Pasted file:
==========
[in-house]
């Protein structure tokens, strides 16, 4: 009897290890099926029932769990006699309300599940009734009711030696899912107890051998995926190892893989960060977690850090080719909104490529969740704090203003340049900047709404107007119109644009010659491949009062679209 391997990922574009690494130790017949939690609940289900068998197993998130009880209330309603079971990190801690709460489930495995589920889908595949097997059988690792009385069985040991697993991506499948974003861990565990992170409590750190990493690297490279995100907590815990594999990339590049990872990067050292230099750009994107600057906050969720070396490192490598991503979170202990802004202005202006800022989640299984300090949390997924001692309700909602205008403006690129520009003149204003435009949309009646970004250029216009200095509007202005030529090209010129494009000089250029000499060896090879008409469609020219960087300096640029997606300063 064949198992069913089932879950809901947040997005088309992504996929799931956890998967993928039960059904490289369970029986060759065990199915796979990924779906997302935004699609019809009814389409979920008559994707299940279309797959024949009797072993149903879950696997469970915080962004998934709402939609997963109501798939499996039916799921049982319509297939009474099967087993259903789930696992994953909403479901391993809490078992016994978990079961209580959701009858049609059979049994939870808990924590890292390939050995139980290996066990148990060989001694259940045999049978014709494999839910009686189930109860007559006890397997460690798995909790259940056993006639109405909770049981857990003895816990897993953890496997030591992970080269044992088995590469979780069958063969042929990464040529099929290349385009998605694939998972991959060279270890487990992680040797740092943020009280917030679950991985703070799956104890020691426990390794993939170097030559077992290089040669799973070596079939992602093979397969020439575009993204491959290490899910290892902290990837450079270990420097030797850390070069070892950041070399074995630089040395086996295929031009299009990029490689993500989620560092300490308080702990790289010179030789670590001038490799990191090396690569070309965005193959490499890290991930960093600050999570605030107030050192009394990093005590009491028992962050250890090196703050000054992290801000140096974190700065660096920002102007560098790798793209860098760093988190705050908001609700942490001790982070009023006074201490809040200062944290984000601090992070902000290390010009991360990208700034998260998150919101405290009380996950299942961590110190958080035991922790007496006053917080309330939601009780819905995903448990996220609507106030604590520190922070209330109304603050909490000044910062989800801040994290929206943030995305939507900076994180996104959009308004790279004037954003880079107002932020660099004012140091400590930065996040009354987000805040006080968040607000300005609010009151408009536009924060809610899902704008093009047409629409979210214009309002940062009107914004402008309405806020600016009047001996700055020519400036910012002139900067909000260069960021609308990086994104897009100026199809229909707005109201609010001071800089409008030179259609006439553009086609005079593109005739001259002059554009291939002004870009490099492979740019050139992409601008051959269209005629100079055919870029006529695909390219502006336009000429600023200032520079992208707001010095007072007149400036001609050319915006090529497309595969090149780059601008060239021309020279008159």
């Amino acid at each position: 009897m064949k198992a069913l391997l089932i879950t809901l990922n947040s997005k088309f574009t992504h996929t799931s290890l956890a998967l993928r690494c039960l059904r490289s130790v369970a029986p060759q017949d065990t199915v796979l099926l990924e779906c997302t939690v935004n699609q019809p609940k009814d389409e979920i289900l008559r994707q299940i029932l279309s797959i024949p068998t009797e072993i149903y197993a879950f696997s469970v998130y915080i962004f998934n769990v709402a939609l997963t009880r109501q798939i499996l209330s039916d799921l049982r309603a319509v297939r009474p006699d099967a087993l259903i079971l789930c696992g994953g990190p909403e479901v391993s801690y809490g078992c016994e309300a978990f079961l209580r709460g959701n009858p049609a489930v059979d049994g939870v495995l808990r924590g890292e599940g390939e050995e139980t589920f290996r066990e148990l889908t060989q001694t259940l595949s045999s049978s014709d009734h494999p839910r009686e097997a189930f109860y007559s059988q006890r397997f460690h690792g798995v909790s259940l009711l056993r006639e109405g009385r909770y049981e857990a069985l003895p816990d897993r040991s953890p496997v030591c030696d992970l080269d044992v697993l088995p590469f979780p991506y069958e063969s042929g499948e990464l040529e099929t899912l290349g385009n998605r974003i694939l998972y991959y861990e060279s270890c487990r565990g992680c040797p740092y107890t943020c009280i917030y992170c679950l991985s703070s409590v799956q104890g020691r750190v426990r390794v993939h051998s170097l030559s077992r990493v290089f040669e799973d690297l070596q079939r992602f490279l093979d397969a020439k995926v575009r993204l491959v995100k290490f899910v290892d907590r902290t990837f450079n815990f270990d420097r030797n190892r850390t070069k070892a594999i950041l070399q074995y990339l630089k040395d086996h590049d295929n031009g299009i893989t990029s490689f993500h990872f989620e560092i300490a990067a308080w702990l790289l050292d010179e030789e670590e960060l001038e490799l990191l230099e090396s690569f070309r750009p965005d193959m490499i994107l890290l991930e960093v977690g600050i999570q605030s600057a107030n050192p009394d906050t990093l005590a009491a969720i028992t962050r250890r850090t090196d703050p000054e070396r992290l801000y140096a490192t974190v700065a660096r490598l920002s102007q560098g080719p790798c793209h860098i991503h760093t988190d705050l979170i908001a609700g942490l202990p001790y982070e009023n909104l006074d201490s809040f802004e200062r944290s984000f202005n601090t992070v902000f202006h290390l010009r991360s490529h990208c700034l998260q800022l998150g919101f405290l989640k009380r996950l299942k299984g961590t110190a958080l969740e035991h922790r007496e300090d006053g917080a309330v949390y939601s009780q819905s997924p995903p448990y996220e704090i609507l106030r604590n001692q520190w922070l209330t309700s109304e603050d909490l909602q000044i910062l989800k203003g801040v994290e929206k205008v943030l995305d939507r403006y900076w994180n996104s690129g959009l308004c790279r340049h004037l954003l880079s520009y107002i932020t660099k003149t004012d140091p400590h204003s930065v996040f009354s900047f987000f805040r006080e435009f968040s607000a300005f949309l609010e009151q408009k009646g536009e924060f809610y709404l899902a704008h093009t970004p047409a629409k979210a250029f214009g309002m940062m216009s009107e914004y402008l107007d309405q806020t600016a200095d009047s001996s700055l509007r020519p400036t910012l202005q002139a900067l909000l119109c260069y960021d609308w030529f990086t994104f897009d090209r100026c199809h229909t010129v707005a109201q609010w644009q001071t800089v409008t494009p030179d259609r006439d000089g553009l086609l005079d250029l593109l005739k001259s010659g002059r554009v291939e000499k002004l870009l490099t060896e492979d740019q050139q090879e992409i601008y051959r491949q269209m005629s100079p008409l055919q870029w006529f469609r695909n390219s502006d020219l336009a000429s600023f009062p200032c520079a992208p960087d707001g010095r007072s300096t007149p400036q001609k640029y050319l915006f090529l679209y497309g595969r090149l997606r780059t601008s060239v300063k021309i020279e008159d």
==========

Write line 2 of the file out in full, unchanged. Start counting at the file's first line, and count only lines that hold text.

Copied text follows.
């Protein structure tokens, strides 16, 4: 009897290890099926029932769990006699309300599940009734009711030696899912107890051998995926190892893989960060977690850090080719909104490529969740704090203003340049900047709404107007119109644009010659491949009062679209 391997990922574009690494130790017949939690609940289900068998197993998130009880209330309603079971990190801690709460489930495995589920889908595949097997059988690792009385069985040991697993991506499948974003861990565990992170409590750190990493690297490279995100907590815990594999990339590049990872990067050292230099750009994107600057906050969720070396490192490598991503979170202990802004202005202006800022989640299984300090949390997924001692309700909602205008403006690129520009003149204003435009949309009646970004250029216009200095509007202005030529090209010129494009000089250029000499060896090879008409469609020219960087300096640029997606300063 064949198992069913089932879950809901947040997005088309992504996929799931956890998967993928039960059904490289369970029986060759065990199915796979990924779906997302935004699609019809009814389409979920008559994707299940279309797959024949009797072993149903879950696997469970915080962004998934709402939609997963109501798939499996039916799921049982319509297939009474099967087993259903789930696992994953909403479901391993809490078992016994978990079961209580959701009858049609059979049994939870808990924590890292390939050995139980290996066990148990060989001694259940045999049978014709494999839910009686189930109860007559006890397997460690798995909790259940056993006639109405909770049981857990003895816990897993953890496997030591992970080269044992088995590469979780069958063969042929990464040529099929290349385009998605694939998972991959060279270890487990992680040797740092943020009280917030679950991985703070799956104890020691426990390794993939170097030559077992290089040669799973070596079939992602093979397969020439575009993204491959290490899910290892902290990837450079270990420097030797850390070069070892950041070399074995630089040395086996295929031009299009990029490689993500989620560092300490308080702990790289010179030789670590001038490799990191090396690569070309965005193959490499890290991930960093600050999570605030107030050192009394990093005590009491028992962050250890090196703050000054992290801000140096974190700065660096920002102007560098790798793209860098760093988190705050908001609700942490001790982070009023006074201490809040200062944290984000601090992070902000290390010009991360990208700034998260998150919101405290009380996950299942961590110190958080035991922790007496006053917080309330939601009780819905995903448990996220609507106030604590520190922070209330109304603050909490000044910062989800801040994290929206943030995305939507900076994180996104959009308004790279004037954003880079107002932020660099004012140091400590930065996040009354987000805040006080968040607000300005609010009151408009536009924060809610899902704008093009047409629409979210214009309002940062009107914004402008309405806020600016009047001996700055020519400036910012002139900067909000260069960021609308990086994104897009100026199809229909707005109201609010001071800089409008030179259609006439553009086609005079593109005739001259002059554009291939002004870009490099492979740019050139992409601008051959269209005629100079055919870029006529695909390219502006336009000429600023200032520079992208707001010095007072007149400036001609050319915006090529497309595969090149780059601008060239021309020279008159």